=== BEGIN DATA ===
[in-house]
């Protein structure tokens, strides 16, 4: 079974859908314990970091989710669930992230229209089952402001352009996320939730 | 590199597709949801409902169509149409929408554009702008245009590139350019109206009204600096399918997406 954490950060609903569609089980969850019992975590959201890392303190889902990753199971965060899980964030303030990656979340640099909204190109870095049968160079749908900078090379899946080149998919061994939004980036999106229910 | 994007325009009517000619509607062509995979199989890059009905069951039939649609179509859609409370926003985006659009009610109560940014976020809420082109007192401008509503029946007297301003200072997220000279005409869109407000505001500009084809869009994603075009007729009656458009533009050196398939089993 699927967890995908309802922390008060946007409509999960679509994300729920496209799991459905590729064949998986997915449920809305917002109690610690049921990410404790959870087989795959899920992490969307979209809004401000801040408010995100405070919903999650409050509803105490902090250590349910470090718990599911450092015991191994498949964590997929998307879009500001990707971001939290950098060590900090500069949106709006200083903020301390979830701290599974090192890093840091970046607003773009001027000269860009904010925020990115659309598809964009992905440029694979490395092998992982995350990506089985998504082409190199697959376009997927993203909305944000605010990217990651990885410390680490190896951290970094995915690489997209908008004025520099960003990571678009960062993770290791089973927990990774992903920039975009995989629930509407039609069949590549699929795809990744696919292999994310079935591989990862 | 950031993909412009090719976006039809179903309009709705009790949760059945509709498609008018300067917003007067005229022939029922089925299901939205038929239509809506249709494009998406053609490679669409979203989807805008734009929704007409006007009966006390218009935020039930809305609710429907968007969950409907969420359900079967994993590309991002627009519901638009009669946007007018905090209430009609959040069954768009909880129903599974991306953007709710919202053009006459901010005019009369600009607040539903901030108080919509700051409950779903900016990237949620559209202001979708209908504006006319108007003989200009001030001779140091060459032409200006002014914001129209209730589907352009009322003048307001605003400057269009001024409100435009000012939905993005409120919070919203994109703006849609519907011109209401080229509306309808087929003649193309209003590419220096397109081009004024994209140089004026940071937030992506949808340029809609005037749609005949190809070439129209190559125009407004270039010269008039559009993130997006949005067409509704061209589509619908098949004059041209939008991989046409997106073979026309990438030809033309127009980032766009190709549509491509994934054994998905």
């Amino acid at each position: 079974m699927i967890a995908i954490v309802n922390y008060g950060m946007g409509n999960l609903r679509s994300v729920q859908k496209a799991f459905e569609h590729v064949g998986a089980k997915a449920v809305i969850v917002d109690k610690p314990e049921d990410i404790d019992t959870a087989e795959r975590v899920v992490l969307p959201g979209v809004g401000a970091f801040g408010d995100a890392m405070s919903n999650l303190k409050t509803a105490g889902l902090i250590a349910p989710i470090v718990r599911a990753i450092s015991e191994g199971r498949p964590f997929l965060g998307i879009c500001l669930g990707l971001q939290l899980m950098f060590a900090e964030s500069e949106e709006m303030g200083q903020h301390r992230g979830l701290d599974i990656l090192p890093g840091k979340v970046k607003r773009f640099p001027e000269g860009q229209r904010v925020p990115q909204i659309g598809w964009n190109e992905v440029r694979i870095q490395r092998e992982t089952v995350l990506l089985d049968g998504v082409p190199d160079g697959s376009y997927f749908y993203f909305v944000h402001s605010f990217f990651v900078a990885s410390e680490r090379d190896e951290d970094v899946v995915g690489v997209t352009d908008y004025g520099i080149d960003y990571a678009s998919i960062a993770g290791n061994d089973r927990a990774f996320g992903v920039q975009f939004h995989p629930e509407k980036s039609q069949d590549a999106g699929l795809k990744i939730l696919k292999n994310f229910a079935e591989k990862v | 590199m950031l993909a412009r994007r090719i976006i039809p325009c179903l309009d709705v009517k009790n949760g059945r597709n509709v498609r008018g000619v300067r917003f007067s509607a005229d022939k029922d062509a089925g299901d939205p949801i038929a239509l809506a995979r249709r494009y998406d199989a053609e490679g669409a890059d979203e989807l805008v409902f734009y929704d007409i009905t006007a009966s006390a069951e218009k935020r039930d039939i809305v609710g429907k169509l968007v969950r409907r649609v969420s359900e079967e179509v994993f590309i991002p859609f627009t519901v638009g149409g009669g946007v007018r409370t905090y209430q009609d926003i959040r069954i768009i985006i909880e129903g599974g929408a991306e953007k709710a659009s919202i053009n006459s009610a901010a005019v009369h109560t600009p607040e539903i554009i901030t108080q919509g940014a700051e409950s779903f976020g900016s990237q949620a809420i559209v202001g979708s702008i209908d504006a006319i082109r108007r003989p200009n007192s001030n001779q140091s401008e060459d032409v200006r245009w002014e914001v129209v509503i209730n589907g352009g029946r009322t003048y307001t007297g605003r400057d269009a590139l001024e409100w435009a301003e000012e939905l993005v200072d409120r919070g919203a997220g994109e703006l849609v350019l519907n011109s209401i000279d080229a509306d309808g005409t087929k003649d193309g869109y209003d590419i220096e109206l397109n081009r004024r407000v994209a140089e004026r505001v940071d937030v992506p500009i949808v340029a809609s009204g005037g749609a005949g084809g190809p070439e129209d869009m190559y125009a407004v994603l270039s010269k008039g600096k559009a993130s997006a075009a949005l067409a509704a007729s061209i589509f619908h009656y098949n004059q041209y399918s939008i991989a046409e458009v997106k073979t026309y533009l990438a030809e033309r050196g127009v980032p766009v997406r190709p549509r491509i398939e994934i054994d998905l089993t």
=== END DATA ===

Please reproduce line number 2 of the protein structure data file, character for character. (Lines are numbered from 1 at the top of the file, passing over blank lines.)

């Protein structure tokens, strides 16, 4: 079974859908314990970091989710669930992230229209089952402001352009996320939730 | 590199597709949801409902169509149409929408554009702008245009590139350019109206009204600096399918997406 954490950060609903569609089980969850019992975590959201890392303190889902990753199971965060899980964030303030990656979340640099909204190109870095049968160079749908900078090379899946080149998919061994939004980036999106229910 | 994007325009009517000619509607062509995979199989890059009905069951039939649609179509859609409370926003985006659009009610109560940014976020809420082109007192401008509503029946007297301003200072997220000279005409869109407000505001500009084809869009994603075009007729009656458009533009050196398939089993 699927967890995908309802922390008060946007409509999960679509994300729920496209799991459905590729064949998986997915449920809305917002109690610690049921990410404790959870087989795959899920992490969307979209809004401000801040408010995100405070919903999650409050509803105490902090250590349910470090718990599911450092015991191994498949964590997929998307879009500001990707971001939290950098060590900090500069949106709006200083903020301390979830701290599974090192890093840091970046607003773009001027000269860009904010925020990115659309598809964009992905440029694979490395092998992982995350990506089985998504082409190199697959376009997927993203909305944000605010990217990651990885410390680490190896951290970094995915690489997209908008004025520099960003990571678009960062993770290791089973927990990774992903920039975009995989629930509407039609069949590549699929795809990744696919292999994310079935591989990862 | 950031993909412009090719976006039809179903309009709705009790949760059945509709498609008018300067917003007067005229022939029922089925299901939205038929239509809506249709494009998406053609490679669409979203989807805008734009929704007409006007009966006390218009935020039930809305609710429907968007969950409907969420359900079967994993590309991002627009519901638009009669946007007018905090209430009609959040069954768009909880129903599974991306953007709710919202053009006459901010005019009369600009607040539903901030108080919509700051409950779903900016990237949620559209202001979708209908504006006319108007003989200009001030001779140091060459032409200006002014914001129209209730589907352009009322003048307001605003400057269009001024409100435009000012939905993005409120919070919203994109703006849609519907011109209401080229509306309808087929003649193309209003590419220096397109081009004024994209140089004026940071937030992506949808340029809609005037749609005949190809070439129209190559125009407004270039010269008039559009993130997006949005067409509704061209589509619908098949004059041209939008991989046409997106073979026309990438030809033309127009980032766009190709549509491509994934054994998905």